Posted: 29 Apr 2018 05:02 AM PDT
Are Canadians, residents of Canada and visitors to Canada required to report prescription medications to the Canada Border Services Agency (“CBSA”)? The answer appears to be “YES”. The CBSA takes the position that you must declare all legally prescribed medications to them upon your return to or entry into Canada. I am not kidding. I have a client who lost his NEXUS card because legally prescribed medications were in his baggage.
The CBSA bases the requirement to declare prescription medications on a short statement written in an administrative policy D-Memo D19-9-2 “Importation and Exportation of Controlled Substances and Precursors“, Appendix “A”, which states:
“In accordance with the Section 56 Class Exemption for Travellers Who Are Importing or Exporting Prescription Drug Products Containing a Narcotic or Controlled Drug, individuals may import or export a controlled drug or narcotic if the following conditions are met:
Yes, the CBSA takes the position that all travelers (Canadian citizens, Canadian residents, visitors to Canada) MUST declare all prescription medications (most prescription medications are controlled substances – you need the prescription to obtain the medications from the pharmacy) to a CBSA officer at the port of entry. The CBSA takes the position that travelers MUST be aware of every statement they have written in a published policy statement.
What this means is that all travelers MUST go up to a CBSA officer and report their prescription medications. You must have your written list of prescription medications ready for communication to a CBSA officer when you arrive in Canada/return to Canada. If you do not have a complete and written list and you forget one medication, you can get into trouble with the CBSA (your declaration was not complete). All senior citizens must report their legally prescribed medications. Any woman who uses prescribed birth control must report this information to the CBSA. Any man who has been prescribed viagra or erectile dysfunction or prostate medication must report this information to the CBSA. Any person who is taking anxiety medications must report this information to the CBSA. You see where I am going with this – most people will have to report prescription medications to the CBSA under their administrative position.
The reality is that travelers do not go up to the nearest CBSA officer and discuss their medications. It would unnecessarily prolong the customs clearance process if every traveler was to report of a CBSA officer their prescription medications.
However, if a CBSA officer patrolling the Customs Clearance Area (at the baggage carousel) asks about prescription medications, the traveler is required by law to answer the question truthfully, completely, and honestly (another reason to have your list ready). If a traveler is sent to the Secondary Inspection Area, the traveler is required by law to answer the question truthfully, completely, and honestly. This has always been the case.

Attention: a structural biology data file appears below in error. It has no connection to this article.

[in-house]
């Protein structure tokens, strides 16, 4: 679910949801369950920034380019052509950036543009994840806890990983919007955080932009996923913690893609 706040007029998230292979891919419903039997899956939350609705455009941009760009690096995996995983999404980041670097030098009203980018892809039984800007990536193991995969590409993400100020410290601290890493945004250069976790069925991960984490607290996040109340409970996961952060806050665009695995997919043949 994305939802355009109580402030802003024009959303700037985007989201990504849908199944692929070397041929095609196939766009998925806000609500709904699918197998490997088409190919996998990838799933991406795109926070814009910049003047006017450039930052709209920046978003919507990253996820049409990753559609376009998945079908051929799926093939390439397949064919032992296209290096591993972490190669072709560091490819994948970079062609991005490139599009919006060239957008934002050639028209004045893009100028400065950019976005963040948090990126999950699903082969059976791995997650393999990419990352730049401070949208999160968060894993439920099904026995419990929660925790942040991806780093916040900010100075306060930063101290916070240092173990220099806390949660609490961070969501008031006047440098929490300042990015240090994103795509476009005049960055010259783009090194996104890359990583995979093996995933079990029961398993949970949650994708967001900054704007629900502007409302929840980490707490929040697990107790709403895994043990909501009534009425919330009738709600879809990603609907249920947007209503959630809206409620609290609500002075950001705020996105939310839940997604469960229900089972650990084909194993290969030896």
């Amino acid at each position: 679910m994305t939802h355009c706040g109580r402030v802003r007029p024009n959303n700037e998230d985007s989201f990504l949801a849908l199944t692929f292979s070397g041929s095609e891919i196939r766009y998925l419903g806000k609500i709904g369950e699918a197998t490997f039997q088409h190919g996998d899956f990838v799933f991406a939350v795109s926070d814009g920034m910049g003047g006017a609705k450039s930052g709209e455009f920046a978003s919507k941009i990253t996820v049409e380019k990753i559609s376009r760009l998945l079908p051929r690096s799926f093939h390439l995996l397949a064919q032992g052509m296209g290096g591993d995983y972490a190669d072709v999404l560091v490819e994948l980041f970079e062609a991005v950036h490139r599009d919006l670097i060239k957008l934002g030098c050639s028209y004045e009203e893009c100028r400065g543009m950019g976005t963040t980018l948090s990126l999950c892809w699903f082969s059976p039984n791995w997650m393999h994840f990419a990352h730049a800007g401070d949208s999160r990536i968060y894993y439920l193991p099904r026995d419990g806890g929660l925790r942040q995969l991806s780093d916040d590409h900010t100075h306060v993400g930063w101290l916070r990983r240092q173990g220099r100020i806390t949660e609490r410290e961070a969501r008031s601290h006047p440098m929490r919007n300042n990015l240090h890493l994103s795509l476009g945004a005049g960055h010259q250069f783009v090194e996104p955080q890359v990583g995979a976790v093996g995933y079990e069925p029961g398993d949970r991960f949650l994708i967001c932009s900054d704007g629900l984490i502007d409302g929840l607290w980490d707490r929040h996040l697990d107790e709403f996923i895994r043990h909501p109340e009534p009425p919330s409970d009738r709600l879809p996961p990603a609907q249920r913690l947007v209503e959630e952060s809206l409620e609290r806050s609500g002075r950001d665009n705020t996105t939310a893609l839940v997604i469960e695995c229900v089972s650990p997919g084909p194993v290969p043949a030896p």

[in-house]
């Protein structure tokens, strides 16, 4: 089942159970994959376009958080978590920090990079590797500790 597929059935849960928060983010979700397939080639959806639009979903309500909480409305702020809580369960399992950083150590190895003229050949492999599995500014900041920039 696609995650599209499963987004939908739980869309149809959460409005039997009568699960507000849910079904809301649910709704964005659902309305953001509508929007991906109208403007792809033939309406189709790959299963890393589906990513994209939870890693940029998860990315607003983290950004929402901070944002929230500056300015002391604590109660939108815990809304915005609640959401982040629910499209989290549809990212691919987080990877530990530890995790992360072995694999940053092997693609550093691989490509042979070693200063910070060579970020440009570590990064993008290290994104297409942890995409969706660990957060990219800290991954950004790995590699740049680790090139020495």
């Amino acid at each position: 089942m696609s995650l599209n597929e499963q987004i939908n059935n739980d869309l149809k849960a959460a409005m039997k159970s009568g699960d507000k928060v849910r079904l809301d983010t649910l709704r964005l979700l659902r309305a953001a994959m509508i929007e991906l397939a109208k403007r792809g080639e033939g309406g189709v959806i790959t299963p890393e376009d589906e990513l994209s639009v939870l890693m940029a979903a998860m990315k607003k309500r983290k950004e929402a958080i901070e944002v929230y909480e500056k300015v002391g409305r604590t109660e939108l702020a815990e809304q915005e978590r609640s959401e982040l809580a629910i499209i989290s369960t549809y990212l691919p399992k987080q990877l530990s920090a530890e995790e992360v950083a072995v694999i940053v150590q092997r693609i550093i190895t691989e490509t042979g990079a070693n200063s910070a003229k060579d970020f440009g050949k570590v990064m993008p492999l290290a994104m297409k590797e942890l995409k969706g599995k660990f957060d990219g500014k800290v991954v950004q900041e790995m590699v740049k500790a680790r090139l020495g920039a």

What is new and different is that the CBSA has taken the position that a traveler MUST report prescription medications without being asked. The CBSA determined that my client contravened the Customs Act for failing to declare prescription medications without being asked. The CBSA took away his NEXUS membership card because he did not go up to a CBSA officer and offer information about a minor prescription he obtained while outside Canada. A secondary inspection was non-resultant but for the prescription medication that was within his declaration (the value reported) upon returning to Canada. My client has filed an appeal (a request for decision of the Minister of Public Safety and Emergency Preparedness) and the Recourse Directorate has confirmed that every traveler MUST report all prescription medications upon entry to Canada even though the question is not on the E311 Declaration Card or asked by the NEXUS automated kiosk. This rule would also apply at land border crossings and ports.
This might be something that Canada’s Privacy Commissioner will look into – what medications are prescribed to a person is often sensitive and embarrassing information. What is important to know is that there isn’t a specific law in the Customs Act or the Food and Drugs Act (or regulations) that clearly require every traveler to report prescription medications). Since the question is not asked on the E311 Declaration Card or included in automated kiosk questions, the requirement to report medications is not advertised by the CBSA.
The post The Canada Border Services Agency demands to be told of your prescriptions appeared first on Canada-U.S. Blog.